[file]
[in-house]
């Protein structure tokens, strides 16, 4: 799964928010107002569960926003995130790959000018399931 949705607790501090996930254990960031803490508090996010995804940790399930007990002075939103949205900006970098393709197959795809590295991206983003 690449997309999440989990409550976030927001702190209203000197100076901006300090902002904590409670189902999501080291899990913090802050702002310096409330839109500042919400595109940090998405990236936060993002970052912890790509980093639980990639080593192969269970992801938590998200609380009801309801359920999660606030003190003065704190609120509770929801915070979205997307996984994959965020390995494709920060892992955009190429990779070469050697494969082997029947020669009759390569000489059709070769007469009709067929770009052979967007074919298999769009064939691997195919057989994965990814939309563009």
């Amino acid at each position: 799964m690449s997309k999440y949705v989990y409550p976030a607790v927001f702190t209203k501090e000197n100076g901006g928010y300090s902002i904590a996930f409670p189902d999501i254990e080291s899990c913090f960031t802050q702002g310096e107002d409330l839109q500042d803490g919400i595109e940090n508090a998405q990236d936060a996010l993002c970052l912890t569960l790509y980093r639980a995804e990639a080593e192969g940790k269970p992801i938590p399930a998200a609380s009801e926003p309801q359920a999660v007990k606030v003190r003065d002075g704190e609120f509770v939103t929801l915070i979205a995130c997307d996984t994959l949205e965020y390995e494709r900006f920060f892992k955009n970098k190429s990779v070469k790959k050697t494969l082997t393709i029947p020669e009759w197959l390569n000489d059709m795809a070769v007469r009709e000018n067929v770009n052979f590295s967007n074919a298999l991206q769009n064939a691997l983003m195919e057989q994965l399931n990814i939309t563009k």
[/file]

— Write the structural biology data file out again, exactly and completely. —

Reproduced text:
[in-house]
């Protein structure tokens, strides 16, 4: 799964928010107002569960926003995130790959000018399931 949705607790501090996930254990960031803490508090996010995804940790399930007990002075939103949205900006970098393709197959795809590295991206983003 690449997309999440989990409550976030927001702190209203000197100076901006300090902002904590409670189902999501080291899990913090802050702002310096409330839109500042919400595109940090998405990236936060993002970052912890790509980093639980990639080593192969269970992801938590998200609380009801309801359920999660606030003190003065704190609120509770929801915070979205997307996984994959965020390995494709920060892992955009190429990779070469050697494969082997029947020669009759390569000489059709070769007469009709067929770009052979967007074919298999769009064939691997195919057989994965990814939309563009």
């Amino acid at each position: 799964m690449s997309k999440y949705v989990y409550p976030a607790v927001f702190t209203k501090e000197n100076g901006g928010y300090s902002i904590a996930f409670p189902d999501i254990e080291s899990c913090f960031t802050q702002g310096e107002d409330l839109q500042d803490g919400i595109e940090n508090a998405q990236d936060a996010l993002c970052l912890t569960l790509y980093r639980a995804e990639a080593e192969g940790k269970p992801i938590p399930a998200a609380s009801e926003p309801q359920a999660v007990k606030v003190r003065d002075g704190e609120f509770v939103t929801l915070i979205a995130c997307d996984t994959l949205e965020y390995e494709r900006f920060f892992k955009n970098k190429s990779v070469k790959k050697t494969l082997t393709i029947p020669e009759w197959l390569n000489d059709m795809a070769v007469r009709e000018n067929v770009n052979f590295s967007n074919a298999l991206q769009n064939a691997l983003m195919e057989q994965l399931n990814i939309t563009k």